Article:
Comment author:ciphergoth
17 March 2010 02:44:00PM
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Can you be clearer? Log likelihood ratios do add up, so long as the independence criterion is satisfied (ie so long as P(E_2|H_x) = P(E_2|E_1,H_x) for each H_x).

Comment author:Academian
17 March 2010 02:56:52PM
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Sure, just edited in the clarification: "you have to multiply odds by likelihood ratios, not odds by odds, and likewise you don't add log odds and log odds, but log odds and log likelihood-ratios".

It explains "mutual information", i.e. "informational evidence", which can be added up over as many independent events as you like. Hopefully this will have restorative effects for your intuition!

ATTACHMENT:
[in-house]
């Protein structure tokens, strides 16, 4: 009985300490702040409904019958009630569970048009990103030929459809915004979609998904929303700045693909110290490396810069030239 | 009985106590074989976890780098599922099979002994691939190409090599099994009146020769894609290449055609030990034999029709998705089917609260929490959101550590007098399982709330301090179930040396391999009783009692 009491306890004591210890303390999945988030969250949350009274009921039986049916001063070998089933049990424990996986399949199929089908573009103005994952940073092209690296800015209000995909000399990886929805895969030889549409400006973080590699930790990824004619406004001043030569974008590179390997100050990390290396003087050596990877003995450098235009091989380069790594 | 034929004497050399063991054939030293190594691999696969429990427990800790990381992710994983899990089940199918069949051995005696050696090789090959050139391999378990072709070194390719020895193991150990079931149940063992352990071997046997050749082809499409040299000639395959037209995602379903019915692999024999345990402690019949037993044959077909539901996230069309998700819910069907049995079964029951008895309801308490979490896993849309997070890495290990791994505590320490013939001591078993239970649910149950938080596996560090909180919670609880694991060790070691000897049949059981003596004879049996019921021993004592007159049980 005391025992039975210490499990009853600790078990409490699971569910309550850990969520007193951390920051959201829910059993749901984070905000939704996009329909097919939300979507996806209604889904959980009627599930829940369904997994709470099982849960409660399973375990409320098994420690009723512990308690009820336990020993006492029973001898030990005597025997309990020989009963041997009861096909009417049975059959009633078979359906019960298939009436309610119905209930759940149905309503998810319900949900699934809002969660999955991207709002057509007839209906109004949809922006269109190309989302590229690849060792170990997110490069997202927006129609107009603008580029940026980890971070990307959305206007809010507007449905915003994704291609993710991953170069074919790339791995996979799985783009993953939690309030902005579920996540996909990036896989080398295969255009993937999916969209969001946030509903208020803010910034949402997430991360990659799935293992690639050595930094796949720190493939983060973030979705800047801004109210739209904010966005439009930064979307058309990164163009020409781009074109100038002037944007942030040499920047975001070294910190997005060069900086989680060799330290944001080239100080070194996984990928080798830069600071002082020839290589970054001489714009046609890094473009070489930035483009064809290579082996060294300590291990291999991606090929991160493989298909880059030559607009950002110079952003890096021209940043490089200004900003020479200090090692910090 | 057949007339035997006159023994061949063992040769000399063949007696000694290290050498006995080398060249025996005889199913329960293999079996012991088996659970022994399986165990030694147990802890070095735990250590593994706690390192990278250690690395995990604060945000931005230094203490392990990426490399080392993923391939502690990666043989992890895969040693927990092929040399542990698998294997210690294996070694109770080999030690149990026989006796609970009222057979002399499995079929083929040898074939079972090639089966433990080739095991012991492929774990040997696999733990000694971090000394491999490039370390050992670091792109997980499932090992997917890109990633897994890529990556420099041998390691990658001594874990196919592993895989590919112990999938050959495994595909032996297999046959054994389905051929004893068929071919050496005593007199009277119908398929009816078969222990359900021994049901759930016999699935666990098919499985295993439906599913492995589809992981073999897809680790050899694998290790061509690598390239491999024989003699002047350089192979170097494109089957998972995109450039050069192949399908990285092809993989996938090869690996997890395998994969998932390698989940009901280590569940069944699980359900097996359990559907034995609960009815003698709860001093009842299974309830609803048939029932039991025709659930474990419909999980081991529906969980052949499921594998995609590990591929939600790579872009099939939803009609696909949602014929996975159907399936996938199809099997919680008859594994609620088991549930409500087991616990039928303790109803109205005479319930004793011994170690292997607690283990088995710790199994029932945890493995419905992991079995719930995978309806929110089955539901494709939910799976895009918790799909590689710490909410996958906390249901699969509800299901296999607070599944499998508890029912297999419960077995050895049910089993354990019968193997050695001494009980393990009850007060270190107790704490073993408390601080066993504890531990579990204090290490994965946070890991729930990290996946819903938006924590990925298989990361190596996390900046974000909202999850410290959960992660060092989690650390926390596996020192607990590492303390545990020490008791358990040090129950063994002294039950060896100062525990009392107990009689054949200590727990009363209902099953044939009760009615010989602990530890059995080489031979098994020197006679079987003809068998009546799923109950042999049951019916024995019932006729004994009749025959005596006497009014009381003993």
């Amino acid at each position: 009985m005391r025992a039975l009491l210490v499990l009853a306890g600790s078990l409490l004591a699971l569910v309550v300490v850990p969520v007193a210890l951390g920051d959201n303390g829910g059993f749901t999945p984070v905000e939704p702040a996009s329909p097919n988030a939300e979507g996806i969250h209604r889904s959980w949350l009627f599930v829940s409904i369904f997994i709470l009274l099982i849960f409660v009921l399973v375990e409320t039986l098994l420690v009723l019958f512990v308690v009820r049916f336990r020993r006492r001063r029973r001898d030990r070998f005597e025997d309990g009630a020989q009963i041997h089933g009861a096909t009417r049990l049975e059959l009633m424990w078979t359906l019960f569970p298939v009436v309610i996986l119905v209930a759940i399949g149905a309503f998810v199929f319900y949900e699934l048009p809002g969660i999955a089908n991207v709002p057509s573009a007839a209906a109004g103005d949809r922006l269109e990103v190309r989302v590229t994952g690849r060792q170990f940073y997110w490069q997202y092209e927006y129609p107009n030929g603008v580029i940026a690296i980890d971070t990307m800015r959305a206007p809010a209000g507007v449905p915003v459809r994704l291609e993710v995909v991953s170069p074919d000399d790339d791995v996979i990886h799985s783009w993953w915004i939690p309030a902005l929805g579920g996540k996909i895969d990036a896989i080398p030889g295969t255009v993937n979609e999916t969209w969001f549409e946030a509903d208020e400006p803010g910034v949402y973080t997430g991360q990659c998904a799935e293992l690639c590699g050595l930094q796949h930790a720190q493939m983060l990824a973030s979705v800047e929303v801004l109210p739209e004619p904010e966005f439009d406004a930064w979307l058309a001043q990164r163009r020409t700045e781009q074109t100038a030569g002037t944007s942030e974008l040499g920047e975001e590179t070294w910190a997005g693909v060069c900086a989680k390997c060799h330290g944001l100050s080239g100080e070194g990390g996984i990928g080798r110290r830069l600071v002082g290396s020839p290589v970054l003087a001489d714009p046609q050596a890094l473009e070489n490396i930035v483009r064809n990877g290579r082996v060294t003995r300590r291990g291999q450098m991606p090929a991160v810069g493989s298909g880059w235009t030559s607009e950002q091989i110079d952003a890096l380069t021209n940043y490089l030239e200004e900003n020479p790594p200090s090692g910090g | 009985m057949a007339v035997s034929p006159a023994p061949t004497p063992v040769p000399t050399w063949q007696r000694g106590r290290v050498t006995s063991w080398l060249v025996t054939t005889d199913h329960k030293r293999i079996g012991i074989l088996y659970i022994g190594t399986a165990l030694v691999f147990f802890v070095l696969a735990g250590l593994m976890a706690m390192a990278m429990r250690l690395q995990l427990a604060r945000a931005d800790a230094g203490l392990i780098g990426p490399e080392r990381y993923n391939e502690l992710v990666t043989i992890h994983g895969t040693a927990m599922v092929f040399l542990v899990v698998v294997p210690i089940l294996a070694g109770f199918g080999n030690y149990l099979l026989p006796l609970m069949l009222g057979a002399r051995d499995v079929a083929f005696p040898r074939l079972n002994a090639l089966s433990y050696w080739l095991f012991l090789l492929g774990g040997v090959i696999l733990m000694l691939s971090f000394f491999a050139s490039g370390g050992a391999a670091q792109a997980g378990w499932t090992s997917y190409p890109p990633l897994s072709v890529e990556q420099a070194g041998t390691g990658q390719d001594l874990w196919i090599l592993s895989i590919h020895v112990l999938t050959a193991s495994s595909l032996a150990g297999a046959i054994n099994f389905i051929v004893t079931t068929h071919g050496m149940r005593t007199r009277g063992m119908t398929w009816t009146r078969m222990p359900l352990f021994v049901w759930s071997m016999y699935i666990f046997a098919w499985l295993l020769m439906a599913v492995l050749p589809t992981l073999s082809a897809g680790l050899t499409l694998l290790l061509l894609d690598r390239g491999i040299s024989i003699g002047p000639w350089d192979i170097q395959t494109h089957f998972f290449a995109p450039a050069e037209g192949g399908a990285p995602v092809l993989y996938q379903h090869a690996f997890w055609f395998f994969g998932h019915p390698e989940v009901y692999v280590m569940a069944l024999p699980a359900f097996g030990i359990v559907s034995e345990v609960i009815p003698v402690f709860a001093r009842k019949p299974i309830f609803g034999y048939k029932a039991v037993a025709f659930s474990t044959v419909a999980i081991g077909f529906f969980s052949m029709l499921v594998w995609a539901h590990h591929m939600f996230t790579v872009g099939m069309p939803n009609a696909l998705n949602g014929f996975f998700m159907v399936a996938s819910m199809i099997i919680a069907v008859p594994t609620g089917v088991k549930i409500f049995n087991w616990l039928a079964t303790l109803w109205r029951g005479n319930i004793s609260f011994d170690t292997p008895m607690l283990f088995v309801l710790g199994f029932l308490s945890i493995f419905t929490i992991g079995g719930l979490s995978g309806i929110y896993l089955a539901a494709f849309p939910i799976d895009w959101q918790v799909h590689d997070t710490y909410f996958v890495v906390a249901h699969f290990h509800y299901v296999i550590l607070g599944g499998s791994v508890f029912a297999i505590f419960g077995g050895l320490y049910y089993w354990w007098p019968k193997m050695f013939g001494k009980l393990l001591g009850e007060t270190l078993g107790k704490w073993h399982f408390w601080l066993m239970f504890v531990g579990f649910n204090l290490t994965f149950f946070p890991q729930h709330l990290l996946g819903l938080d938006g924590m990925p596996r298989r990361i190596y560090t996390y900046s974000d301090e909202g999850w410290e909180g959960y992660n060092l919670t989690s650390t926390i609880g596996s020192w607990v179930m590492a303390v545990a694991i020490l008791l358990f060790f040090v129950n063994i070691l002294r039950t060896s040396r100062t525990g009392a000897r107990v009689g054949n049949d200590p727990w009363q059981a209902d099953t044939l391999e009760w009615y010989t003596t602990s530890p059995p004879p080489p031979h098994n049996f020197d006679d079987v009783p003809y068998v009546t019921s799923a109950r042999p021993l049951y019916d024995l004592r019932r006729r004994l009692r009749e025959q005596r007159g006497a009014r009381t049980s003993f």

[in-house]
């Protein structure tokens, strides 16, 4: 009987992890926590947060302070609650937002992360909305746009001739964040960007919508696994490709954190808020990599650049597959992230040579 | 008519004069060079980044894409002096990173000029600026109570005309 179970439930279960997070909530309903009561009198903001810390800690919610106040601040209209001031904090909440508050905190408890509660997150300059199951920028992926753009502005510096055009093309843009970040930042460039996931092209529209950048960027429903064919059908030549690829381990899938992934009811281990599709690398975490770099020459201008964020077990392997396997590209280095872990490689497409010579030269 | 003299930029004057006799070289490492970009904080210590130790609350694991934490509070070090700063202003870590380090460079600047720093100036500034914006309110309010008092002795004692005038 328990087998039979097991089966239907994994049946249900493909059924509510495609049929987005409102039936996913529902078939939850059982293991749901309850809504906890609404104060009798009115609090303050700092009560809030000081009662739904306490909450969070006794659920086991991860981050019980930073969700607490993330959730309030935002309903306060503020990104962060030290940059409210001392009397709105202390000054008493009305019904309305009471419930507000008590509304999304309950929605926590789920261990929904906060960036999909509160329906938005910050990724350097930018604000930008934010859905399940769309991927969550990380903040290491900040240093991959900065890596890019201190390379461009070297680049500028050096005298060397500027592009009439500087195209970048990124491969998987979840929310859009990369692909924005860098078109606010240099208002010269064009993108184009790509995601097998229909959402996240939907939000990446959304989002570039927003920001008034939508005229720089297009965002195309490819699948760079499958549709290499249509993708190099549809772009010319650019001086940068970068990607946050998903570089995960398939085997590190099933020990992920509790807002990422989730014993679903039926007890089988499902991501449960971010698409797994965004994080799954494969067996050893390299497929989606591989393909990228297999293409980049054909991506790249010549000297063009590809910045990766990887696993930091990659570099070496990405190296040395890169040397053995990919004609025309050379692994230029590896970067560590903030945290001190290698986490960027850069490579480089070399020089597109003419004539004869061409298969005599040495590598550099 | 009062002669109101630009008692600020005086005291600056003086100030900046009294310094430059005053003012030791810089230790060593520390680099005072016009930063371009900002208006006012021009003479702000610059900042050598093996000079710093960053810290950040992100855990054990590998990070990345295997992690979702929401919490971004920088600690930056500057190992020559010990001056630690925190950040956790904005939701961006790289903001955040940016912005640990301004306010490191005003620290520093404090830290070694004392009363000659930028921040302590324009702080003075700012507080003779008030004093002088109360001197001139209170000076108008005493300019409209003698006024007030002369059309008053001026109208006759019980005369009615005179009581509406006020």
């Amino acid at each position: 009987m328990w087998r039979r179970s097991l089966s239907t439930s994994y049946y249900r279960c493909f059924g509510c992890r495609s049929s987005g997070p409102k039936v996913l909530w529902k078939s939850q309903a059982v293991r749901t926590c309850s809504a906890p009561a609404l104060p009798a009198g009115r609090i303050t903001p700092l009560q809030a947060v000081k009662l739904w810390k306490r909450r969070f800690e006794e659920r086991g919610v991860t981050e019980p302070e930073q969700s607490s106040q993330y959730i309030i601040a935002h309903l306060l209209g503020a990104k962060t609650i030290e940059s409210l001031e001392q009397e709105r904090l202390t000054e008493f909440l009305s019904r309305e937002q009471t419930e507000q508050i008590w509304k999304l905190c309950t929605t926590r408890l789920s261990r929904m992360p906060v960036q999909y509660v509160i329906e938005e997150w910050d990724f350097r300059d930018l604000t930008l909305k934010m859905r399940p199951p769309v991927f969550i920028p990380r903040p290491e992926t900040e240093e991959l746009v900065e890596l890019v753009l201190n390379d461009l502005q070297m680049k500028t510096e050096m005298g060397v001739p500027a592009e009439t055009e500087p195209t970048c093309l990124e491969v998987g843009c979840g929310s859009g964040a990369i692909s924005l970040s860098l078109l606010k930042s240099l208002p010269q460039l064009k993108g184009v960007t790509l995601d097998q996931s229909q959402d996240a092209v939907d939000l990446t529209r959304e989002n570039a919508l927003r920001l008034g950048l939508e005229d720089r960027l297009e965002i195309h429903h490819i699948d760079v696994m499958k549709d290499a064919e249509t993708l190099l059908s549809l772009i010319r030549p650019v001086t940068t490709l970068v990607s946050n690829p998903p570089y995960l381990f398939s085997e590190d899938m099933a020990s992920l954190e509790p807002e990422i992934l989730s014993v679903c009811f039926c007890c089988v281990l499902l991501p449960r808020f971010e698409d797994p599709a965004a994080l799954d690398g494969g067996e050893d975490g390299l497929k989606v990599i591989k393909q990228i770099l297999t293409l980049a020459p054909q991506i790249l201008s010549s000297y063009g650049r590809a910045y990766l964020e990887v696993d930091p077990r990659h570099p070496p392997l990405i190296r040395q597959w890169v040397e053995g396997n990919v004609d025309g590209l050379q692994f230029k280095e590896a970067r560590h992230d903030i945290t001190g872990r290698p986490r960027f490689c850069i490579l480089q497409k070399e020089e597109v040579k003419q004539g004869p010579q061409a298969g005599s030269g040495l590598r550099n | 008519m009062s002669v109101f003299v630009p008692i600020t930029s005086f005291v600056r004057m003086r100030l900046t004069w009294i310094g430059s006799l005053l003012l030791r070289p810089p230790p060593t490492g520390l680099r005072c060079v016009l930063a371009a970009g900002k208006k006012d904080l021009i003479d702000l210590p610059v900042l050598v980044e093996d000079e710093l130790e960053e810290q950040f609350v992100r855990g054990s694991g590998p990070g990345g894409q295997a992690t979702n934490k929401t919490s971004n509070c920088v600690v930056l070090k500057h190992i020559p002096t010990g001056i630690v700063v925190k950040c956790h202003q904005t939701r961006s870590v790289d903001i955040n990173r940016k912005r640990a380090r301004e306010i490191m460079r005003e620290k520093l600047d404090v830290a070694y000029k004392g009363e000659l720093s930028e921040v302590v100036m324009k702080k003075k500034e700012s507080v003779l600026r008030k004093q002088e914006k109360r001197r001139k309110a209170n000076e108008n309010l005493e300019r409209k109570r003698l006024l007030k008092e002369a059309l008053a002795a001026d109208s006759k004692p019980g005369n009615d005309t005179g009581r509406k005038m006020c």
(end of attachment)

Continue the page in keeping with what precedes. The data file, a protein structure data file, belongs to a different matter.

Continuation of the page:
## Comments (211)

Best*0 points [-]Can you be clearer? Log likelihood ratios do add up, so long as the independence criterion is satisfied (ie so long as P(E_2|H_x) = P(E_2|E_1,H_x) for each H_x).

Sure, just edited in the clarification: "you have to multiply odds by likelihood ratios, not odds by odds, and likewise you don't add log odds and log odds, but log odds and log likelihood-ratios".

As long as there are only two H_x, mind you. They no longer add up when you have three hypotheses or more.

Indeed - though I find it very hard to hang on to my intuitive grasp of this!

Here is the post on information theory I said I would write:

http://lesswrong.com/lw/1y9/information_theory_and_the_symmetry_of_updating/

It explains "mutual information", i.e. "informational evidence", which can be added up over as many independent events as you like. Hopefully this will have restorative effects for your intuition!

Don't worry, I have an information theory post coming up that will fix all of this :)